God is a God of Justice. We don’t like to think of Him in this way, but his heart of love requires that the innocent be protected and the guilty be punished. In Deuteronomy chapter 19, God spends the first half of the chapter dealing with protecting the innocent and the second half of the chapter dealing with punishing the guilty.

Read moreDeuteronomy 19 – Justice

Deuteronomy 15 – Share What You’ve Been Given

You can see it in a small child protectively clutching a toy. You can hear it in their voice when they punctuate the word “mine!” Since the Garden of Eden, our natural tendency has been to keep, rather than give.

But God’s people are to be characterized as givers. We are to demonstrate the character of the One who has so graciously given everything to set us free and continues to generously give everything we need for life and godliness. (2 Peter 1:3) He reached down when we were in need, leaving us an example to follow.

In Deuteronomy chapter 15, God institutes the year of Jubilee or the year of release. It’s God’s way of reminding His people who they are and where they’ve come from. Deuteronomy 15:4 teaches us that as God’s children, our hearts and resources should go out to the poor and the debtor. Just as God freed us and blessed us, we too are to free and bless others. And as we generously share what God has given us, God will bless us even more.

This applies spiritually as well as materially. We are to give the forgiveness we’ve been given. We are to give the love we’ve been given. And we are to give the mercy we’ve been given. As God’s children, we are to give release and relief, both spiritually and materially.

Have you experienced release and relief from God? If so, how do you need to share that? Whom do you need to forgive? How do you need to bless someone? Find a way to start today!

How the Heart of a Marriage Survives a Near Fatal Heart Surgery

In the following guest post by Debbie Latour, you will hear how a married couple faced a dangerous heart surgery and came out stronger in love, life, and faith.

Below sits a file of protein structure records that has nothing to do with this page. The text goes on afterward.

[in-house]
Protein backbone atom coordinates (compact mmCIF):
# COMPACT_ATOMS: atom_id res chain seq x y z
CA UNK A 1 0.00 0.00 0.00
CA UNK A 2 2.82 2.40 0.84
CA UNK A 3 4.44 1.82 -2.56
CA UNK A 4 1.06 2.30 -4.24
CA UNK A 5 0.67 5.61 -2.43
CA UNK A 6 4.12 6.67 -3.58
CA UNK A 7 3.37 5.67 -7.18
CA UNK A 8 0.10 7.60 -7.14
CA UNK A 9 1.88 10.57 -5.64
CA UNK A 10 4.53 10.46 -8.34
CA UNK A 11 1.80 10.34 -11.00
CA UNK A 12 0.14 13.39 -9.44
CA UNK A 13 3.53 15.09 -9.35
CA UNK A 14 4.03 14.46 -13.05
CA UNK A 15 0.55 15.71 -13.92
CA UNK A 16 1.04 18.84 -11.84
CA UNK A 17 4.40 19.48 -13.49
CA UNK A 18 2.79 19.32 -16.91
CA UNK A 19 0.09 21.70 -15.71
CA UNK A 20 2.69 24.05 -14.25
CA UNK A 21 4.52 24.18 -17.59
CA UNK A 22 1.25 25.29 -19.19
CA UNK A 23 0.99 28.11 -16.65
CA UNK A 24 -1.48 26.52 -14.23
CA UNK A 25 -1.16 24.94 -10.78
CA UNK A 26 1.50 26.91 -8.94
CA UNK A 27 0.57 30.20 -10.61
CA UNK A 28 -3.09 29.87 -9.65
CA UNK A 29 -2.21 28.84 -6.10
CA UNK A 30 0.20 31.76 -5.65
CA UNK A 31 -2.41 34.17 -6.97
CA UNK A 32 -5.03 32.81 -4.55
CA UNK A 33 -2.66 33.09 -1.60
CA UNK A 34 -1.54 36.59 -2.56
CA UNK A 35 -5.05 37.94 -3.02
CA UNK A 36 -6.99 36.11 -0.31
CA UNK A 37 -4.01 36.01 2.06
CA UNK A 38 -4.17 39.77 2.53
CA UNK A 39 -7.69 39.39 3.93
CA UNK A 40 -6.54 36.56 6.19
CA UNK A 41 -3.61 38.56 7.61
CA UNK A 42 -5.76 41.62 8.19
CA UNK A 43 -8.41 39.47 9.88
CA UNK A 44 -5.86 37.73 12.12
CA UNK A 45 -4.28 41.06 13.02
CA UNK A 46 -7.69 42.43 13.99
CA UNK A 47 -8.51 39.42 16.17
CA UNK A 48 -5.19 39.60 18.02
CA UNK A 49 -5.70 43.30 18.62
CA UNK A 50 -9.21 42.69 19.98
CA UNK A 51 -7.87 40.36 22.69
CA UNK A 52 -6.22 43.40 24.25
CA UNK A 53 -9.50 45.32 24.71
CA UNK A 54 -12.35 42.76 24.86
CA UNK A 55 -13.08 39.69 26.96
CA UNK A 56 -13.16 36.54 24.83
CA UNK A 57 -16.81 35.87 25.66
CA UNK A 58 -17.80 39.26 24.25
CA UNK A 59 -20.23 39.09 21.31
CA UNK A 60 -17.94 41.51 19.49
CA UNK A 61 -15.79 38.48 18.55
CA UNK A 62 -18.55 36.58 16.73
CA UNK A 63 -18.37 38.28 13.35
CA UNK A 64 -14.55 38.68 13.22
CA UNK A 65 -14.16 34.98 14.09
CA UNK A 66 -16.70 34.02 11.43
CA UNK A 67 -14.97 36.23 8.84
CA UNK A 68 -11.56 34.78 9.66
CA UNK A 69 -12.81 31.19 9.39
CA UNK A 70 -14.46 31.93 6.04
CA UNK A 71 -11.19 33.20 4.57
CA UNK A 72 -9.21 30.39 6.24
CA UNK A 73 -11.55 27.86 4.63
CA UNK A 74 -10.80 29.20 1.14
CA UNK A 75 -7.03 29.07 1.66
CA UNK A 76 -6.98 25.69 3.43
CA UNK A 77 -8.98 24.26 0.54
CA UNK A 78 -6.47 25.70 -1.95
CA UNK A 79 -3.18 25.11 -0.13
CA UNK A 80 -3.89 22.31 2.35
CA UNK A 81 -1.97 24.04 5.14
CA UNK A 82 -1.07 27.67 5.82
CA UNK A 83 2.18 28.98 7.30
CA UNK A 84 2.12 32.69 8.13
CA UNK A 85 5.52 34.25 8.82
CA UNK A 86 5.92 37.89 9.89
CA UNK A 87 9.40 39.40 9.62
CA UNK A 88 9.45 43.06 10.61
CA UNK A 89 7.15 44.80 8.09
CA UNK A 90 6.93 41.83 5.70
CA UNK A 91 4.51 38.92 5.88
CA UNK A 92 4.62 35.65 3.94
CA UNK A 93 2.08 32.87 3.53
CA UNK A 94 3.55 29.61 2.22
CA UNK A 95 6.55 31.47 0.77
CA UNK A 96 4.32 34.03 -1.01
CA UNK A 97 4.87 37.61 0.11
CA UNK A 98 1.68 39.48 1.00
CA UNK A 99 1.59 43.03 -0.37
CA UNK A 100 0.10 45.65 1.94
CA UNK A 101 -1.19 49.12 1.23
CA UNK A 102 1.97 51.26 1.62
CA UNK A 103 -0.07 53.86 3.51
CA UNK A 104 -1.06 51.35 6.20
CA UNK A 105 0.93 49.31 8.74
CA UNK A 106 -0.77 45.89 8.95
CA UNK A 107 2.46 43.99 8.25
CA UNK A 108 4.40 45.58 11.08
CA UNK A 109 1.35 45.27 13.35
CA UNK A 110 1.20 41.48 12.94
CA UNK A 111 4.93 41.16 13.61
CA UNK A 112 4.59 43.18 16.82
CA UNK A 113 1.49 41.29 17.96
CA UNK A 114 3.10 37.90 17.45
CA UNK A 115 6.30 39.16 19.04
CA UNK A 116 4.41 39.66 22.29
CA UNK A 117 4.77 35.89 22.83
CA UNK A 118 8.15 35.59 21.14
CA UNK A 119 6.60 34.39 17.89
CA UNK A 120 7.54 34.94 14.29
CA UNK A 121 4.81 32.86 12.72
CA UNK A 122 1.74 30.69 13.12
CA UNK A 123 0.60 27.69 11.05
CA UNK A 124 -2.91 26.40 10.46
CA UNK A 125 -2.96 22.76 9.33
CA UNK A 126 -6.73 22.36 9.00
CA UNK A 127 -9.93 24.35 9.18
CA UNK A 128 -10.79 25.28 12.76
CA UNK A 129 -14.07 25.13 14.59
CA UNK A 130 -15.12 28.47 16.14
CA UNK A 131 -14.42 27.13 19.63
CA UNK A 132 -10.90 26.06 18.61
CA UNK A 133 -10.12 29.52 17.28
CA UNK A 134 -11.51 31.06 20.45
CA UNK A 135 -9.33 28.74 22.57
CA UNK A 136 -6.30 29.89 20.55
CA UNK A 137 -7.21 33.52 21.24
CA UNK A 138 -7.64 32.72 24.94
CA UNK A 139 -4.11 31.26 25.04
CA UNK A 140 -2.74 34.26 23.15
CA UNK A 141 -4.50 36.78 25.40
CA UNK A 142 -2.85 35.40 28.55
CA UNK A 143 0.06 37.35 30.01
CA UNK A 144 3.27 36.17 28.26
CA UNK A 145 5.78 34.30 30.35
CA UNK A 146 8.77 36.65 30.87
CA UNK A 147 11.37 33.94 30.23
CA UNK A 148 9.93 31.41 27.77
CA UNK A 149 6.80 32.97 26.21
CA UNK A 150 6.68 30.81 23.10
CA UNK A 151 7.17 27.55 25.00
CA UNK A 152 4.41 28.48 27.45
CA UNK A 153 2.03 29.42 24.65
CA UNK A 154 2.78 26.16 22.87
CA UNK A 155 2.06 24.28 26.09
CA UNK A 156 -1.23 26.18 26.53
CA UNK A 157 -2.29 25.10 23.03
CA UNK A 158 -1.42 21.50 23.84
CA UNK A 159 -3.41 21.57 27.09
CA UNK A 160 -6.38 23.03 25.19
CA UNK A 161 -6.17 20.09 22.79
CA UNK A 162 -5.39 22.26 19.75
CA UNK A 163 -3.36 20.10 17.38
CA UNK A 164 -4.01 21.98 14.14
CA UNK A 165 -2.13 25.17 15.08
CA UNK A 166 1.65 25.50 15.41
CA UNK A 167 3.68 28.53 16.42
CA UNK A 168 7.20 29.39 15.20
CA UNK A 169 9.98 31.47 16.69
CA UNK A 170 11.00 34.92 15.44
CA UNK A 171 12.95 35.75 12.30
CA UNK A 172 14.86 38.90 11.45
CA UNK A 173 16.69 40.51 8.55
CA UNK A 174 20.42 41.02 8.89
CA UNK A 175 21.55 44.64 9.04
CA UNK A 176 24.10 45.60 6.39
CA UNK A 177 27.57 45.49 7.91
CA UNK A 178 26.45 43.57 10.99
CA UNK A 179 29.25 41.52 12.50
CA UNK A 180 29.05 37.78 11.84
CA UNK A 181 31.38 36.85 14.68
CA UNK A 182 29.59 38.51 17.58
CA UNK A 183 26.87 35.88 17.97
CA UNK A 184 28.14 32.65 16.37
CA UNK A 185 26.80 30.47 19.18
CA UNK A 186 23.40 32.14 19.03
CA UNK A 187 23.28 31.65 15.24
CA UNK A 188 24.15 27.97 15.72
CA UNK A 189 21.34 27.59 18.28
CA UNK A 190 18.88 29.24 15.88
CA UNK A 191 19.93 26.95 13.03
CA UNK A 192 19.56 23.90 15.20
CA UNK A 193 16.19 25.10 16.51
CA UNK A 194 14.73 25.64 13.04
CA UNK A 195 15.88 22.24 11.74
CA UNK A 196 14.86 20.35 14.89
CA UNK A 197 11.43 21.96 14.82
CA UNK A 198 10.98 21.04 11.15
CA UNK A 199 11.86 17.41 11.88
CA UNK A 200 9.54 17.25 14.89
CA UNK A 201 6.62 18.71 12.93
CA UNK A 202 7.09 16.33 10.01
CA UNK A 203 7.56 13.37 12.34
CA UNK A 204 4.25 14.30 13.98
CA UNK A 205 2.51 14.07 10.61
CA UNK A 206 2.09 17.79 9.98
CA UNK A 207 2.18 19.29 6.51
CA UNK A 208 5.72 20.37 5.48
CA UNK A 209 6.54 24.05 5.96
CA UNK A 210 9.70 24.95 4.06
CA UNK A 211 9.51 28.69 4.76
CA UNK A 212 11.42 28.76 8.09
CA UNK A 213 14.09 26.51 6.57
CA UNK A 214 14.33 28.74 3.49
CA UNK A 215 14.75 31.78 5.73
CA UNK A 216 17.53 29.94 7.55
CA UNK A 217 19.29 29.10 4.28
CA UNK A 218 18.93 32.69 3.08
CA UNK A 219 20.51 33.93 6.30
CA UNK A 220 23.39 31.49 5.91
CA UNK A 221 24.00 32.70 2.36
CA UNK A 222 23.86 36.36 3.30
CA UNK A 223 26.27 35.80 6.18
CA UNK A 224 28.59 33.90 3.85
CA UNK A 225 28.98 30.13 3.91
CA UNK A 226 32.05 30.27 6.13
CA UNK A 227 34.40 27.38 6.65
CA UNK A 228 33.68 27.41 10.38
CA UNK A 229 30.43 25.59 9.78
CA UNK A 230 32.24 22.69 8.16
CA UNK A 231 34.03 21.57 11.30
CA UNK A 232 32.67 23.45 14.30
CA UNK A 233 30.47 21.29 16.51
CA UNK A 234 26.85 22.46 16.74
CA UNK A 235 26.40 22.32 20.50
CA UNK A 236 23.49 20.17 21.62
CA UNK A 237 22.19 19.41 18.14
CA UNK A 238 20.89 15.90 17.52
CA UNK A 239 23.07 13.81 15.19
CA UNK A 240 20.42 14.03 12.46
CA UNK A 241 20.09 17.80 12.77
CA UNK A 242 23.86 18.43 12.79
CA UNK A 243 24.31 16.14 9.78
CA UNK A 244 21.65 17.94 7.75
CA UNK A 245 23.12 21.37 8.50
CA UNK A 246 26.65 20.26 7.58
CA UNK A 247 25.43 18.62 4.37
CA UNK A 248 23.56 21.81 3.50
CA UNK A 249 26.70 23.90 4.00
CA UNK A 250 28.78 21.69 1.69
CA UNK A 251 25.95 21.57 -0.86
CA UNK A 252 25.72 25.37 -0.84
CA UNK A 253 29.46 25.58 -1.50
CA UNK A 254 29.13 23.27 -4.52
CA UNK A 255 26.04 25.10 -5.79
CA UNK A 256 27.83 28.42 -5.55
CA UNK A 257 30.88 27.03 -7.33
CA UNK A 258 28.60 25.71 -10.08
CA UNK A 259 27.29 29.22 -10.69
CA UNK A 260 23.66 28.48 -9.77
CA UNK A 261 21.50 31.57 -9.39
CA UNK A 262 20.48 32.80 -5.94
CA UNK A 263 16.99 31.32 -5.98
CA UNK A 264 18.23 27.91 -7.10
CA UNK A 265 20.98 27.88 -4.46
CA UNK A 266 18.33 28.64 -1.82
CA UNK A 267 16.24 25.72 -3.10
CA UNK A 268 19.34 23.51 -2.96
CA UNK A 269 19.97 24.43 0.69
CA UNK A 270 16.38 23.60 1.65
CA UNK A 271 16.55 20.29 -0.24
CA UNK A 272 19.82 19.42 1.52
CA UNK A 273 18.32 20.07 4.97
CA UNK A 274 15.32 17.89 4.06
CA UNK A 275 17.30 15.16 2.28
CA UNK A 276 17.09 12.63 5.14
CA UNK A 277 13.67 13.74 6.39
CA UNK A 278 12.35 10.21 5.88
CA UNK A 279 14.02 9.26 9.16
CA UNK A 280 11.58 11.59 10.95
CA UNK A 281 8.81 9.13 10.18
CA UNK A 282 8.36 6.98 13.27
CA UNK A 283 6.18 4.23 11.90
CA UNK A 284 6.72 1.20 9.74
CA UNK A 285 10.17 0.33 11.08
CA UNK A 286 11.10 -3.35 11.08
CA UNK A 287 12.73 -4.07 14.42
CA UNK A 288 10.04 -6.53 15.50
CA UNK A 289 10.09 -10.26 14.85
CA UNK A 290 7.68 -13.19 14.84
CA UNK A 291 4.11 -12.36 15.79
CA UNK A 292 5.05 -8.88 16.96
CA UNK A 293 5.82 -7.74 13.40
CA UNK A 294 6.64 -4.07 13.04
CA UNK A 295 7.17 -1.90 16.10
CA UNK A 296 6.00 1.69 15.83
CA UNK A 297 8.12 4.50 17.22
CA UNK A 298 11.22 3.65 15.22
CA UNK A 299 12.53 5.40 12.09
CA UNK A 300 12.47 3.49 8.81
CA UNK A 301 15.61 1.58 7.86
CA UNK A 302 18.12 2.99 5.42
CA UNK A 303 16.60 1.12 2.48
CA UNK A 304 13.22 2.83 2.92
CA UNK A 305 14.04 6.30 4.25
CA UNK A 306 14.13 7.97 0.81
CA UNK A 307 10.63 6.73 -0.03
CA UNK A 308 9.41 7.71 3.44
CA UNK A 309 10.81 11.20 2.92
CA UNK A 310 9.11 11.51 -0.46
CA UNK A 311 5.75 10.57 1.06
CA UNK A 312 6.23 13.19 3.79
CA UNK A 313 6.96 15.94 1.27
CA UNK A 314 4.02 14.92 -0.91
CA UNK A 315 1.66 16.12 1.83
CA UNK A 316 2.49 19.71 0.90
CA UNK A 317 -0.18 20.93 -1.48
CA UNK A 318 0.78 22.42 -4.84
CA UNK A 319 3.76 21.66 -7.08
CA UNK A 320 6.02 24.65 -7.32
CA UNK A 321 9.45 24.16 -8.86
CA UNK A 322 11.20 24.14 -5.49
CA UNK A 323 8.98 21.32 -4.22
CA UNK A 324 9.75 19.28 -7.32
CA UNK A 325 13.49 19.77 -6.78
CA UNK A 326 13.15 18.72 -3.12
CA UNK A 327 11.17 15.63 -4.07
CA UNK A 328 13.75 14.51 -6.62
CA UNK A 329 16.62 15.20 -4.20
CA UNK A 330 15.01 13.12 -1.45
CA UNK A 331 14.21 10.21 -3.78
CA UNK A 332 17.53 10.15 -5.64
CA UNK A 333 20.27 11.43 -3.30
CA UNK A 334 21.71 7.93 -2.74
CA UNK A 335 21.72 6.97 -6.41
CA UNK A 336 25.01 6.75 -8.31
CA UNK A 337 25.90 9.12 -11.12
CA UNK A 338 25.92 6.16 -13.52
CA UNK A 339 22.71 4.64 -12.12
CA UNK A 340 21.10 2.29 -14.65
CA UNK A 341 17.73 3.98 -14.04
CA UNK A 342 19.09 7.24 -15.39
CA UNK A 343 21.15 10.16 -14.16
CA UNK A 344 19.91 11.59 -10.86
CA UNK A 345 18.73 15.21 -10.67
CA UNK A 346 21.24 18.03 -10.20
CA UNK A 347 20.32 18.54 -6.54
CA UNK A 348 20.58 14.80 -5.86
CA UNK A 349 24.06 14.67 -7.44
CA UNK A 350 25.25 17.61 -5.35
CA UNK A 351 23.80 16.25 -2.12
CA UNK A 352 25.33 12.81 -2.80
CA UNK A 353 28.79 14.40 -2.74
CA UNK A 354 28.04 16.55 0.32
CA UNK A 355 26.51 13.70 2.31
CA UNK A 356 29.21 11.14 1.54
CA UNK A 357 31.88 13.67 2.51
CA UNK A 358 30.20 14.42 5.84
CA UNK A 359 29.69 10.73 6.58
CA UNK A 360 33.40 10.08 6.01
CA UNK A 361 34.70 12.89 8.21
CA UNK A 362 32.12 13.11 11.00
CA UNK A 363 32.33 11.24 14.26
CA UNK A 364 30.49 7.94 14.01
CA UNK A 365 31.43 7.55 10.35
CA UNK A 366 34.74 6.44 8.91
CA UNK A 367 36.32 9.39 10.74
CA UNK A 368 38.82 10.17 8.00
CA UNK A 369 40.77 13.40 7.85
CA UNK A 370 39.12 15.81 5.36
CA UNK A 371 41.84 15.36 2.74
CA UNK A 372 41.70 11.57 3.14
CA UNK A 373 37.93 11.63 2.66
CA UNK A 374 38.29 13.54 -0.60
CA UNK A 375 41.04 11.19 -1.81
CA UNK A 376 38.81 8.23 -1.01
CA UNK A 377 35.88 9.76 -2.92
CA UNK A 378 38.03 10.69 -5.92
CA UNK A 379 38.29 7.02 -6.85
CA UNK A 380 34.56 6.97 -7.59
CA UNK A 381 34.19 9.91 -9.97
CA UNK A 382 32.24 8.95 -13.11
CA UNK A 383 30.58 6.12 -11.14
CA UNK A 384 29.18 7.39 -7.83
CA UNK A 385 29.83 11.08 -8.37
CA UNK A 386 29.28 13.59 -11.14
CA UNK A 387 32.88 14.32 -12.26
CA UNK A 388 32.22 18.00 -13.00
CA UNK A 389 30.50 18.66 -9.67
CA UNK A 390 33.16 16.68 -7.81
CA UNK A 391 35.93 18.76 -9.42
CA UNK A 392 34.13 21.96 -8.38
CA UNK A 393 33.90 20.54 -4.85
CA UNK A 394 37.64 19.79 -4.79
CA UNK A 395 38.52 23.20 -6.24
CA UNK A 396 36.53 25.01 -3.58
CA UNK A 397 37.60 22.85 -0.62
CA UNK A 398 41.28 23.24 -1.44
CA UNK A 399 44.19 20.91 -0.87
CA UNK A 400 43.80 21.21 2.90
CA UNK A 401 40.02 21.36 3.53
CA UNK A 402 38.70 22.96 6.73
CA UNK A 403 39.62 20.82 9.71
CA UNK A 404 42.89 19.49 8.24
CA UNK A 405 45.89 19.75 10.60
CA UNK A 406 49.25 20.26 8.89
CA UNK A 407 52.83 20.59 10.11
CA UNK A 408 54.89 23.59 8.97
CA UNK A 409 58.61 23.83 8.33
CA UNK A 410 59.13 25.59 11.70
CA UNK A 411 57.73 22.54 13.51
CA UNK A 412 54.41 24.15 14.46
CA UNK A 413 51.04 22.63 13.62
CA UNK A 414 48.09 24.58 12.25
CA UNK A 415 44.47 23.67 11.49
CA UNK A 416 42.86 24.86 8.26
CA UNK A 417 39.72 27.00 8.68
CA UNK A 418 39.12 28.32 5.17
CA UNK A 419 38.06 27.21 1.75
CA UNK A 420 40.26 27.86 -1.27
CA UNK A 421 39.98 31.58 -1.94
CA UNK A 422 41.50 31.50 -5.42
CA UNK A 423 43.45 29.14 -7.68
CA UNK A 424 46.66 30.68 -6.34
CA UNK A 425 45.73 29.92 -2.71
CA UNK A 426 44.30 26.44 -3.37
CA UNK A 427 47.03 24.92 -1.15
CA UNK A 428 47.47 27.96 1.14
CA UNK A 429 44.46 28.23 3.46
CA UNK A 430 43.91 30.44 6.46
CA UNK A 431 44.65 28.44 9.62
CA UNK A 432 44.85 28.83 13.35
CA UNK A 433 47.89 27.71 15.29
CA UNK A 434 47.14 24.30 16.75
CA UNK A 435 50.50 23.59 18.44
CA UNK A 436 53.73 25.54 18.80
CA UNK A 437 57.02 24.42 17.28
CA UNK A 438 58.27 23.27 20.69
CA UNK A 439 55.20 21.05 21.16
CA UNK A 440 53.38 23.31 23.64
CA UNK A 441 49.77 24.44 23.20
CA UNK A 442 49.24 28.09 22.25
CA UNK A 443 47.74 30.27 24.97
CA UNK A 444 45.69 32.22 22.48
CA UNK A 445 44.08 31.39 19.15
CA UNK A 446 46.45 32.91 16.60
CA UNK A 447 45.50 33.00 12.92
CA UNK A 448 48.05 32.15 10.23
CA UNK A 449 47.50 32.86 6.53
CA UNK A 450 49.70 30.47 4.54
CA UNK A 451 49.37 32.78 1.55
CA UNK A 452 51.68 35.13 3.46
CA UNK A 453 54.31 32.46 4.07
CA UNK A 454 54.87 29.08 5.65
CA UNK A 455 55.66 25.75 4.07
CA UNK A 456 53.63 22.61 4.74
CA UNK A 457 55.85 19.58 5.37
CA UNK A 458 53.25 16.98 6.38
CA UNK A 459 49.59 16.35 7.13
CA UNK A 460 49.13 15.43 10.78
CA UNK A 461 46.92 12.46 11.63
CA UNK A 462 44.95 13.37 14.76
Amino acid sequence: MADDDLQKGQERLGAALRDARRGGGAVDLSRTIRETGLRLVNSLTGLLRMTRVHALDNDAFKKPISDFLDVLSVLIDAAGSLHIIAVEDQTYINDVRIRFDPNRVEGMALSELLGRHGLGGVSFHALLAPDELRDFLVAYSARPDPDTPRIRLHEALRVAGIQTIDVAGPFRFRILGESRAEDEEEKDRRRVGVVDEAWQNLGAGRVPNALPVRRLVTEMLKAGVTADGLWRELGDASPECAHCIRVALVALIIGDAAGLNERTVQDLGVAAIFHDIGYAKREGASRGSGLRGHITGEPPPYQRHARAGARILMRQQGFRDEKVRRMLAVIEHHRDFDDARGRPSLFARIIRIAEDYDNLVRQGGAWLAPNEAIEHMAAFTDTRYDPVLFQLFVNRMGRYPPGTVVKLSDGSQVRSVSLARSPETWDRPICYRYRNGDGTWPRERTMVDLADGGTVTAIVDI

When you’re divorced, middle aged, and are given the gift of happily-ever-after with a second marriage, your optimism for the future is renewed. The birds sing again, the stars twinkle brighter, and the dark cloud of a failed marriage gives way to a clear, bright sky.
As we age, certain aches and pains are expected. However, you do not anticipate that less than a month in to a new marriage, you’d hear that your husband has an aneurysmal ascending aorta. His cardiologist sent us home with the recommendation that its growth be monitored and checked in a year.
For the next year, I watched this incredible gift from God, knowing he had a ticking time bomb in his chest, praying that this was not the day it ruptured and my happily-ever-after came to a screeching halt. I lived that year in absolute fear.

Read moreHow the Heart of a Marriage Survives a Near Fatal Heart Surgery

3-Way Love

Before you misinterpret the title of this post, let me explain. This post is not about making love to two other people at the same time. It’s about making love to one person for a very long time. Wait… that didn’t sound right either. Let me start again.

There are 3 ways of displaying love to your spouse….not to be confused with what Dr. Gary Chapman describes as the 5 Love Languages. (All of a sudden, love is starting to sound a lot like math.) Anyway, as I was saying, the three ways of love are:

Read more3-Way Love

What’s A Good Marriage Look Like?

Depositphotos_19059467_xsWhat’s a good marriage look like? Even if we don’t ask this question out loud, we all wonder what a good marriage really looks like. Maybe you have your own ideas about what a good marriage looks like. When you think about a good marriage, maybe you picture a husband and wife…

Read moreWhat’s A Good Marriage Look Like?